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Re: DO not depending on avijja and sankhara?

Postby tiltbillings » Sun May 01, 2011 9:31 am

retrofuturist wrote:Greetings Tilt,

Sure, as I said to TMingyur, there's many possible ways to approach it.

What I will say though is that if approached phenomenologically, you can see each element at play in this very lifetime, and therefore actively use the teaching on dependent origination, across all nidanas, to understand how suffering comes to be and how true "sabbe sankhara dukkha" really is. If aspects are consigned to other lives, it is as if accepting that unless one can see past lives or foresee future lives, that these teachings and the causality they detail, cannot be relevant for us, here and now... and can be only, by necessity, articles of faith.
The reality is, of course, that paticcasamuppada is couched within the broader context of rebirth, which why I quoted those three texts (which could be multiplied considerably). I do not see paticcasamuppada as having to be an either-or.
This being is bound to samsara, kamma is his means for going beyond.
SN I, 38.

Ar scáth a chéile a mhaireas na daoine.
People live in one another’s shelter.

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Re: DO not depending on avijja and sankhara?

Postby retrofuturist » Sun May 01, 2011 9:42 am

Greetings Tilt,

tiltbillings wrote:The reality is, of course, that paticcasamuppada is couched within the broader context of rebirth, which why I quoted those three texts (which could be multiplied considerably).

I would say instead that paticcasamuppada is couched within the broader context of samsara. Those three texts, like dependent origination, can be read through many frames of reference... I of course choose phenomenologically, and they do not present any incongruence.

tiltbillings wrote:I do not see paticcasamuppada as having to be an either-or.

Likewise. What is true in this life about dukkha and nirodha, would appear to be true in any life for any "being"... but you can only work with the present, and the Dhamma being timeless and open to inspection, it's all visible now.

Metta,
Retro. :)
If you have asked me of the origination of unease, then I shall explain it to you in accordance with my understanding:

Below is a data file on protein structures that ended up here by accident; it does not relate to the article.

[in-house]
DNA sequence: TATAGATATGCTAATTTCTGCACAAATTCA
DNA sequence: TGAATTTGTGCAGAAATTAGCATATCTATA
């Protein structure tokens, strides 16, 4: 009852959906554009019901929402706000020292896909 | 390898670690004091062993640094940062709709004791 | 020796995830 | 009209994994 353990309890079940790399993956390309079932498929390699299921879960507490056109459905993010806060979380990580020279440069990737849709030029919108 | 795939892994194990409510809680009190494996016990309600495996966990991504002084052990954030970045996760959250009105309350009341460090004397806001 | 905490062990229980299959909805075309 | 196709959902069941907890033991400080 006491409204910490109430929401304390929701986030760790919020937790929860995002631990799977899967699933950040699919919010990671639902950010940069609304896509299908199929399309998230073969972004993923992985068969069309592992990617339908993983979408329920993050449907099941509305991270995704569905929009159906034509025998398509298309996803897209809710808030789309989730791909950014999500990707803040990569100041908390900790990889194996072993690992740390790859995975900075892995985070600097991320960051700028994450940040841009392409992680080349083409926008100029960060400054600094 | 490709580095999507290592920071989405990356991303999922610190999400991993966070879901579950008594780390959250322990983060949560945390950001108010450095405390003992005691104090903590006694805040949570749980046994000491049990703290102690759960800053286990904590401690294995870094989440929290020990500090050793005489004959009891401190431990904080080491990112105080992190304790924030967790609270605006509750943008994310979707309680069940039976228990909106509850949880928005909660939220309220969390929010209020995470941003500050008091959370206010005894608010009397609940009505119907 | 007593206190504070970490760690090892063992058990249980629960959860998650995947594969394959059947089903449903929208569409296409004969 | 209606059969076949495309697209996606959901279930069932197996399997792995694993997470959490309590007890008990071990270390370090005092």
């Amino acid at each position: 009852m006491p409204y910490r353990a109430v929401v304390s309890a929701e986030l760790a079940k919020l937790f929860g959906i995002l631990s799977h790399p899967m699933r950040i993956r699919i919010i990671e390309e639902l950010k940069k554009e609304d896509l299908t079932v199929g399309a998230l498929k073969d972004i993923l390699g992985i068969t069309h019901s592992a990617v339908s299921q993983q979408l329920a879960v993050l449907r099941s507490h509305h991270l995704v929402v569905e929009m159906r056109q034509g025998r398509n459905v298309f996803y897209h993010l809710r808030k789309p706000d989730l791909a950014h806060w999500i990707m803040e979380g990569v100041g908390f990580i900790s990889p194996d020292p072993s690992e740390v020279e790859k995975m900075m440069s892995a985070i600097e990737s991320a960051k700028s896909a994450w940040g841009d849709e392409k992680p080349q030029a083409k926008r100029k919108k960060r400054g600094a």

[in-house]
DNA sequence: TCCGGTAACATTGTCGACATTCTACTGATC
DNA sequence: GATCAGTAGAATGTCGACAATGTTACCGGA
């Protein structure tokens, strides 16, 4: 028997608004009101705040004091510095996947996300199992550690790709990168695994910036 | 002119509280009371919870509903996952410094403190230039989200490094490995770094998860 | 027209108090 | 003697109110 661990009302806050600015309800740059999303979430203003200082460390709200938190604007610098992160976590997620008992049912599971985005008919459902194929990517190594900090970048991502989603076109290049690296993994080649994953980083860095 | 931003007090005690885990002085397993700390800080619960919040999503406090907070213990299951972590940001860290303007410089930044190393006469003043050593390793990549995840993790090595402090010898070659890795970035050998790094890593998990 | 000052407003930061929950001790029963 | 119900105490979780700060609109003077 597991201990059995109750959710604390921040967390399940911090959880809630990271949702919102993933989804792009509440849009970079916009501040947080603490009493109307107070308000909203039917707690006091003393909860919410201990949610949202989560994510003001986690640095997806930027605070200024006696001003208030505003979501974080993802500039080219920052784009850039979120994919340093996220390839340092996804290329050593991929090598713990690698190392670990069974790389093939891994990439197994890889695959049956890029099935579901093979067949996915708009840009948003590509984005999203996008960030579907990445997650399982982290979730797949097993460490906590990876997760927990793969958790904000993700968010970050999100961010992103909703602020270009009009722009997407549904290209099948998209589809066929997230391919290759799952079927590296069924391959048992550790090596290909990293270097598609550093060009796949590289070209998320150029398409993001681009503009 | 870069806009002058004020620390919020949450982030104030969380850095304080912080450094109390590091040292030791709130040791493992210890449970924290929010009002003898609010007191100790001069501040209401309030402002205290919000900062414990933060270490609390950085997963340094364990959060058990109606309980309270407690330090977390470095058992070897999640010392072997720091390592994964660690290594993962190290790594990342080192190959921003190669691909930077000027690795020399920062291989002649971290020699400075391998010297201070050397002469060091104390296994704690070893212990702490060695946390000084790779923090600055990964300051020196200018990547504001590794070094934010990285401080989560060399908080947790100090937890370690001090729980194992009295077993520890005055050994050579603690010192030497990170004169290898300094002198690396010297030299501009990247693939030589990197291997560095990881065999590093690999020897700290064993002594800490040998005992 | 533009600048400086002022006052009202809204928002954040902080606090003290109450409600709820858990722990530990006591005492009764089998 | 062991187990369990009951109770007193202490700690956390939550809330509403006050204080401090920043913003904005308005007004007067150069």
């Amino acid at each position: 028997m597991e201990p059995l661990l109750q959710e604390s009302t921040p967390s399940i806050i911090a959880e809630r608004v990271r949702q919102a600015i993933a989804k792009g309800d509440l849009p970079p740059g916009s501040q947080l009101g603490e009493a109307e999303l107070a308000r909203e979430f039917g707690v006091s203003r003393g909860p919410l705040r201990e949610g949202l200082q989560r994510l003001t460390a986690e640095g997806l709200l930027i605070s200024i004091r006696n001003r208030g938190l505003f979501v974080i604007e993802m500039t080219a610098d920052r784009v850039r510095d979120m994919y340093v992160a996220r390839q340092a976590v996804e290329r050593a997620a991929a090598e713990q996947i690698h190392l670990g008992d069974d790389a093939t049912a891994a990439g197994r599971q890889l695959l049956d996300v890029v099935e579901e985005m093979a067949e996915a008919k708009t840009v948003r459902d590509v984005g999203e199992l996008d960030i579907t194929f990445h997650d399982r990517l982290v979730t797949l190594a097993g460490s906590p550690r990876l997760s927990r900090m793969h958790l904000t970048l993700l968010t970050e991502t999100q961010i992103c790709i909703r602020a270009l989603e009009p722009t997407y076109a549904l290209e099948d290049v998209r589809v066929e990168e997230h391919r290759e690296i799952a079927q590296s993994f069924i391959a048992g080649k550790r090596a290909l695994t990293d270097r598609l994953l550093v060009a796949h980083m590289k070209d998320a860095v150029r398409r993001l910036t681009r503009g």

Whatever various forms of unease there are in the world, They originate founded in encumbering accumulation. (Pārāyanavagga)


Exalted in mind, just open and clearly aware, the recluse trained in the ways of the sages:
One who is such, calmed and ever mindful, He has no sorrows! -- Udana IV, 7


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Re: DO not depending on avijja and sankhara?

Postby retrofuturist » Sun May 01, 2011 9:49 am

Greetings Sylvester,

Sylvester wrote:But is the Cessation of Avijja = Arahanta?

"Now from the remainderless fading & cessation of that very ignorance " does allow scope for intermittent oscillation between vijja and avijja for the sekha, but not for the arahant. That takes account of your observation that a sekha can have vijja, without recourse to a multiple-life DO model of transmigration.

Accordingly the multiple lives interpretation would mean that "from the remainderless fading & cessation" there are in fact 2 more lives to go before nirodha is complete! i.e sankhara -> vinnana, and bhava -> jati... clearly not "birth has ended", is it? Remember, what arises in the forward DO, is what ceases in the cessation DO... and you can't go jumping horses and changing definitions mid-stream!

Metta,
Retro. :)
If you have asked me of the origination of unease, then I shall explain it to you in accordance with my understanding:
Whatever various forms of unease there are in the world, They originate founded in encumbering accumulation. (Pārāyanavagga)


Exalted in mind, just open and clearly aware, the recluse trained in the ways of the sages:
One who is such, calmed and ever mindful, He has no sorrows! -- Udana IV, 7


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Re: DO not depending on avijja and sankhara?

Postby piotr » Sun May 01, 2011 9:54 am

Hi Retrofuturist,

retrofuturist wrote:the Dhamma being timeless and open to inspection, it's all visible now.


You keep on repeating that. I'd like to know how you came on conclusion that “svākkhāto bhagavatā dhammo sandiṭṭhiko akāliko ehipassiko opaneyyiko paccattaṃ veditabbo viññūhi” actually means that.
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Re: DO not depending on avijja and sankhara?

Postby retrofuturist » Sun May 01, 2011 9:56 am

Greetings Piotr,

piotr wrote:You keep on repeating that. I'd like to know how you came on conclusion that “svākkhāto bhagavatā dhammo sandiṭṭhiko akāliko ehipassiko opaneyyiko paccattaṃ veditabbo viññūhi” actually means that.

How about, instead, you tell me what you think it means... and we can see what our points of difference are, and see if/how/why you find it objectionable.

Metta,
Retro. :)
If you have asked me of the origination of unease, then I shall explain it to you in accordance with my understanding:
Whatever various forms of unease there are in the world, They originate founded in encumbering accumulation. (Pārāyanavagga)